By Mark Kenny
A version of this article was originally published by The Canberra Times.
Three times last week I was asked to discuss on radio the growing chances of an early federal election. Just days before, most media had been certain the Prime Minister's "broken promise" was a career-limiting error. Work that one out.
For Australians, it must feel surreal. Didn't Albanese, Wong, Chalmers and Gallagher just get here?
Three-year terms were short(ish) a century ago when the news "cycle" still spent its evenings in the shed. Now, with unctuous breakfast TV and perennially campaigning pollies in our faces every day, governments seem to age in dog years.
Generally speaking, voters don't love early polls - partly because of the inconvenience but mostly, I suspect, because they suggest a government focusing on itself rather than the nation. Yet the rule of thumb is that prime ministers go when they think they will win.
The game here for prime ministers is weighing known risks against risks unknown - that is, events that blow up from nowhere to derail best-laid plans. For a 2024 date to be worth the transactional cost, favourable circumstances would need to prevail - stabilising prices and falling energy and housing costs - coupled with a well-founded optimism that the storm has passed. That cost-of-living pressures will remain low.
To match Senate terms, the latest the Prime Minister could call an election is in April, 2025, but with a March election in Western Australia, that would probably condemn Sandgropers to months of more-or-less continuous hyperbole. They may not appreciate that out west, the state whose five seat changes in 2022 put Labor into majority. The successful defence of four of those is existential for Anthony Albanese.
The main second-tier election occurring this year is Queensland set for October 26 but federal Labor has so few holdings north of the Tweed that it might figure the only way is up. The sunshine state is Dutton country, after all. Labor made no headway in 2022 despite a very decent swing. But talk of complicating factors for Albanese obscures something else: how Peter Dutton's all-the-way-with-the-USA barracking might come to be viewed against the craziness of an American presidential race on November 5.
An overseas election wouldn't normally be a factor in our politics but Bruce Wolpe, an expert on US politics, thinks Australian voters fear and loathe Donald Trump in equal measure and could turn away from a candidate seen as too eager to fall into his seemingly narcissistic orbit.
Wolpe, a former aide to Julia Gillard, says Australians will be watching the Trump-Biden contest and hoping for an outcome that emphasises reliability and global security. That means firm commitments from Washington to liberal democracy, the global rules-based order, and multilateralism.
Trump has flagged withdrawing from NATO, and boasts he will solve the Ukraine war in 24 hours. He has promised to close the US border and to undertake the greatest rate of expulsions in American history. He praises ruthless autocrats Vladimir Putin, Xi Jinping, Viktor Orban and Kim Jong Un as "strong", "brilliant" and as "very fine people". He told Fox News last month he will not be a dictator himself "other than on day one" and will ditch emissions rules in favour of his "America first" fossil fuels plan to "drill, drill, drill".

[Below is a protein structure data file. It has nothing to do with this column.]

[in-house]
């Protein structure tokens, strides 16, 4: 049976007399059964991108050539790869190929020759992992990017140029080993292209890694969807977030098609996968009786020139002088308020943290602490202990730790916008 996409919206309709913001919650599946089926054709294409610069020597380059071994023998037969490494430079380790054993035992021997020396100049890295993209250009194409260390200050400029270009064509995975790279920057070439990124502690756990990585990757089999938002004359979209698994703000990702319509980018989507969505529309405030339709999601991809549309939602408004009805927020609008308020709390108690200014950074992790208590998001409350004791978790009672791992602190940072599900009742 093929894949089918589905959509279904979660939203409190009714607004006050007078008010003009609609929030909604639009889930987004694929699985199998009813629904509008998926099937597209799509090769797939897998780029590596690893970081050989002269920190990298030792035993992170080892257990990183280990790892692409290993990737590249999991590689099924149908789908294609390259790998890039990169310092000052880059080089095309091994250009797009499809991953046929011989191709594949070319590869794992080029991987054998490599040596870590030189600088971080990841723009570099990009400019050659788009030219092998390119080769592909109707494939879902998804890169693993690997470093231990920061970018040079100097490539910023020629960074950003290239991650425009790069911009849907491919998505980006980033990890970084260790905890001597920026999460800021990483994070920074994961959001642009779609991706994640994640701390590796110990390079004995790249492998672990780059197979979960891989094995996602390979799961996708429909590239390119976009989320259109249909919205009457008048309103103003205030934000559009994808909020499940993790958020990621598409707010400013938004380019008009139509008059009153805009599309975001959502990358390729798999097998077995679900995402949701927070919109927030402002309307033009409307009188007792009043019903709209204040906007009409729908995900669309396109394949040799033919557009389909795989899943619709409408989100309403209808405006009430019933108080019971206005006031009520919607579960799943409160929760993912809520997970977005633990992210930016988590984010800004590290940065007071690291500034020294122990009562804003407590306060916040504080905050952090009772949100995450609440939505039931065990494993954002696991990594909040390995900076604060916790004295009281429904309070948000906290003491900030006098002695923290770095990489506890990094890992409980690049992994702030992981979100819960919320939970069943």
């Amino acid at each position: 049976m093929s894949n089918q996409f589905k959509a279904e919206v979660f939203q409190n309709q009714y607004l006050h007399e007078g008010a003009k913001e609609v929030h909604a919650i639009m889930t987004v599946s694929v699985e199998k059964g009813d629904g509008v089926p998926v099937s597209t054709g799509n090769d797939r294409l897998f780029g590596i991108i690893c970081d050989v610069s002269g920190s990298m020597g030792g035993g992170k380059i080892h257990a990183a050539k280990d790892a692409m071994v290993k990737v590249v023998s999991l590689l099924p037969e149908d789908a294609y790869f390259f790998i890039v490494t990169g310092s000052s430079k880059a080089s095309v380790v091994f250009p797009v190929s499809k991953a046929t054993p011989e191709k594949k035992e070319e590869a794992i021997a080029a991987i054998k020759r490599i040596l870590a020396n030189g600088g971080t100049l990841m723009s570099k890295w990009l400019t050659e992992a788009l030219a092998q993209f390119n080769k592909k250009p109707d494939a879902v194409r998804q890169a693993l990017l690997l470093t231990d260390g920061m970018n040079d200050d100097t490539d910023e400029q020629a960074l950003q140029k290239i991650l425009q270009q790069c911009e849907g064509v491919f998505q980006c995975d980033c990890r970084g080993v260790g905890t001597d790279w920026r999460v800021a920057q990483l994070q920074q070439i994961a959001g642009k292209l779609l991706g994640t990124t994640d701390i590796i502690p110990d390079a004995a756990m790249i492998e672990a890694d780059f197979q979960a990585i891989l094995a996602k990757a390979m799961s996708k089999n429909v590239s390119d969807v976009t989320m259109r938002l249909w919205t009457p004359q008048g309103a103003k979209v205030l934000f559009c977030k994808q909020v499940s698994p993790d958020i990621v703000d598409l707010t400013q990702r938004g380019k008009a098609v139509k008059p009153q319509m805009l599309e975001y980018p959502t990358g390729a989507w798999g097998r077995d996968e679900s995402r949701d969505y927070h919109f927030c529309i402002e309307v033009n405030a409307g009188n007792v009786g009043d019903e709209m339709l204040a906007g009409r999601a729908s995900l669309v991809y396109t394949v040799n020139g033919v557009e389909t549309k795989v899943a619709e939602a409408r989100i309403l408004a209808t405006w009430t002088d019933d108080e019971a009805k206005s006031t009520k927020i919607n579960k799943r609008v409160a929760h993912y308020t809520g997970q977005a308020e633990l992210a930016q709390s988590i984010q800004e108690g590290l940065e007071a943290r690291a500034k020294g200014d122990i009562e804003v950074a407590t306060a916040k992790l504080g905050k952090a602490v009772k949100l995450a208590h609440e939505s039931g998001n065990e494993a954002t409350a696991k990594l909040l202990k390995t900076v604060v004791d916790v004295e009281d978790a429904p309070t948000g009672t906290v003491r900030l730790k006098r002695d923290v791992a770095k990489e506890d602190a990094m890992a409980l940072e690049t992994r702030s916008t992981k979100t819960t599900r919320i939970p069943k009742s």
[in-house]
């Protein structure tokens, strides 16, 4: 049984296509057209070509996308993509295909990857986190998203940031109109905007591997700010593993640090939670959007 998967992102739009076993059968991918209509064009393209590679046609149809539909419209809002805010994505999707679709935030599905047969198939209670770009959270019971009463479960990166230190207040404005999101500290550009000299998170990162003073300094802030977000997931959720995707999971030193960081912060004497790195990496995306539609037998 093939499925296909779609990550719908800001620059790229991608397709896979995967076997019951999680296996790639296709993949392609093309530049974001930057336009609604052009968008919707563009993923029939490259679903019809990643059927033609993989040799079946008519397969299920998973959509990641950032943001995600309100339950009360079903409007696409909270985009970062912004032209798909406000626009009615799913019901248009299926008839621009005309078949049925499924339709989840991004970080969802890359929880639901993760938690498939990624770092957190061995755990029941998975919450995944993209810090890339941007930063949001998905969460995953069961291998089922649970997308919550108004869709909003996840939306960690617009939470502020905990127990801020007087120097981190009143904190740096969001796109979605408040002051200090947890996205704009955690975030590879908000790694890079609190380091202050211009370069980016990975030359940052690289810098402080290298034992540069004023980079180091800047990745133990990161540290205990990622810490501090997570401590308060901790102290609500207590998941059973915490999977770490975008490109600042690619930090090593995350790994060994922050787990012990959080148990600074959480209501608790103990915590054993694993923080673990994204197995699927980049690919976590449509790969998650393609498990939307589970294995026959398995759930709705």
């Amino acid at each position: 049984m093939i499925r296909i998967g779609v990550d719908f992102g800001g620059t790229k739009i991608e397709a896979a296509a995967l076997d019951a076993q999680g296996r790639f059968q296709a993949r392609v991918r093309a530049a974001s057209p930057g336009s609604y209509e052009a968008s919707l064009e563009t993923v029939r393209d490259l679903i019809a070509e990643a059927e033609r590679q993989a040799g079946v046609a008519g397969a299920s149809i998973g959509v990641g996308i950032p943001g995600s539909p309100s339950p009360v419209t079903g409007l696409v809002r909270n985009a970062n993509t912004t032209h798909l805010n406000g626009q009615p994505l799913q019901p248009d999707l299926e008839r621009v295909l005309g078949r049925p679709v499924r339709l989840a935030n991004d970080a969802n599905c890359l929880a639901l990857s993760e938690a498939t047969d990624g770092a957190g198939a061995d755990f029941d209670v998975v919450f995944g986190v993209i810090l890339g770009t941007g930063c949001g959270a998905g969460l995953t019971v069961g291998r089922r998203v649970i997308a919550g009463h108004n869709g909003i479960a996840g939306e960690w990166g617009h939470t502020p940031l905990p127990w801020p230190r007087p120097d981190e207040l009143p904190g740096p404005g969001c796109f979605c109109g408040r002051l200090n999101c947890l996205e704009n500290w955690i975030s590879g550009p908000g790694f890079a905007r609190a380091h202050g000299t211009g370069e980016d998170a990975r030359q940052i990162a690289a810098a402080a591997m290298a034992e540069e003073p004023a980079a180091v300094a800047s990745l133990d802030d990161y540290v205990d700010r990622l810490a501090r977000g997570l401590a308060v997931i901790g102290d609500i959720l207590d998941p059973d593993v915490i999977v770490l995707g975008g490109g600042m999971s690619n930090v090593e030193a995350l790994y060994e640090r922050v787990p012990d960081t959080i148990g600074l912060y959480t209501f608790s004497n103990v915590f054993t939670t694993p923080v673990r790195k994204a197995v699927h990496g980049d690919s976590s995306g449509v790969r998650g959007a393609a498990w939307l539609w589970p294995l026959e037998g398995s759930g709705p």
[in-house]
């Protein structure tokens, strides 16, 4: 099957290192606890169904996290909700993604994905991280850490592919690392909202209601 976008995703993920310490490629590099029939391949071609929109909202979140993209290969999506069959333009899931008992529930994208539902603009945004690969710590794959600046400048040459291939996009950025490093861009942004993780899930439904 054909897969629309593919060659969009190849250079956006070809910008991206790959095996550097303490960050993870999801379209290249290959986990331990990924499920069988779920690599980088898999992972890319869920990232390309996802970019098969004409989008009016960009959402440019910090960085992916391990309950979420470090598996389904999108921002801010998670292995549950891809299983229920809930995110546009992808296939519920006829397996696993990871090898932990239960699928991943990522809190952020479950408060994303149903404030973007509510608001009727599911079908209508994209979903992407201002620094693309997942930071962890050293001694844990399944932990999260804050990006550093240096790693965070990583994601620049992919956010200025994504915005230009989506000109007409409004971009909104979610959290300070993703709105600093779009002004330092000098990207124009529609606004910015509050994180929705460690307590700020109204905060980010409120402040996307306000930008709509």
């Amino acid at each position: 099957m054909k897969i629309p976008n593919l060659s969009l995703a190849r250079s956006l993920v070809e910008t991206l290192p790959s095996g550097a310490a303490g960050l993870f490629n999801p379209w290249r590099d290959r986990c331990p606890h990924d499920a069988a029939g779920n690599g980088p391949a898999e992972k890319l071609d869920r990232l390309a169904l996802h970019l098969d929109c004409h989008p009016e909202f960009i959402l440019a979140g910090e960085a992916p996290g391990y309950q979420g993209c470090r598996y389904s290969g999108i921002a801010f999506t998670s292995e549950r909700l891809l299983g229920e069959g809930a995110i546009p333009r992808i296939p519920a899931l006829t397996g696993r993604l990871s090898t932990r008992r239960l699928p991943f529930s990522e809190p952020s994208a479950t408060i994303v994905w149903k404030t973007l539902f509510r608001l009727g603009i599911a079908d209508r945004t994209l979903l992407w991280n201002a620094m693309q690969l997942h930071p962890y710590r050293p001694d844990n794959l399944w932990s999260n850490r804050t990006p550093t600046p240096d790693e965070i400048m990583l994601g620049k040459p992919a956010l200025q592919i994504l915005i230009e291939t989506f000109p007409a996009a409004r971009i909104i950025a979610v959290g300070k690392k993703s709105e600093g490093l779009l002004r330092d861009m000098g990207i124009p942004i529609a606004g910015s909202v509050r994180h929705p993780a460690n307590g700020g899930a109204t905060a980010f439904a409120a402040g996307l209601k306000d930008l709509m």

It is anyone's guess what this all means for Australia's nuclear submarine ambitions, America's presence in the Pacific, and much more.
"The issue in the election here is which of the two leaders will be seen as more effective and determined, and [who] will stand up more firmly against Trump pressures that cut across this country's national interests and values. Right now, I believe that is the PM," Wolpe says.
"I think there will be a profound reaction here, and that most Australians will want a buffer against Trump and Trumpism."
Presumably, this is a concern that will just keep growing as Trump's reprise defies moral logic and political gravity. Tellingly, both the GOP and the Democrats are desperate to cement him as the Republican nominee though (or in Biden's case, perhaps because) polls show Nikki Haley would defeat the ageing President in a head-to-head contest.
An astonishingly vulnerable candidate, the President escaped prosecution on Friday for possessing classified documents (as an ex-VP) not because he was found to be definitively innocent, but infirm.
As one adroit observer wrote to me: "He can't be exonerated from criminal charges on the basis of being 'an elderly man with a bad memory' while also being cognitively capable of being president."
Several days ago, Biden couldn't recall the terrorist organisation Hamas during a press conference, eventually plumping for "the opposition". On Friday, when discussing Gaza, he described President El-Sisi of Egypt as the president of Mexico.
If, perish the thought, Trump is returned before our election, Australian sentiment would likely harden as the reality of the American's vengeful second term unfolds.
Remember, the Coalition leader has already signalled Australia's involvement in a US war over Taiwan, backed US recognition of Jerusalem as Israel's capital, given unqualified support for Israel's obliteration of Gaza - branding Wong's calls for restraint "reckless" - and backed greater Australian participation in the US operations in the Red Sea.
Voters would have to decide if they wanted a prime minister who respectfully asserts Australian strategic interests or surrenders yet more of our foreign policy to Washington.
Mark Kenny is a professor at the ANU Australian Studies Institute and host of the Democracy Sausage podcast.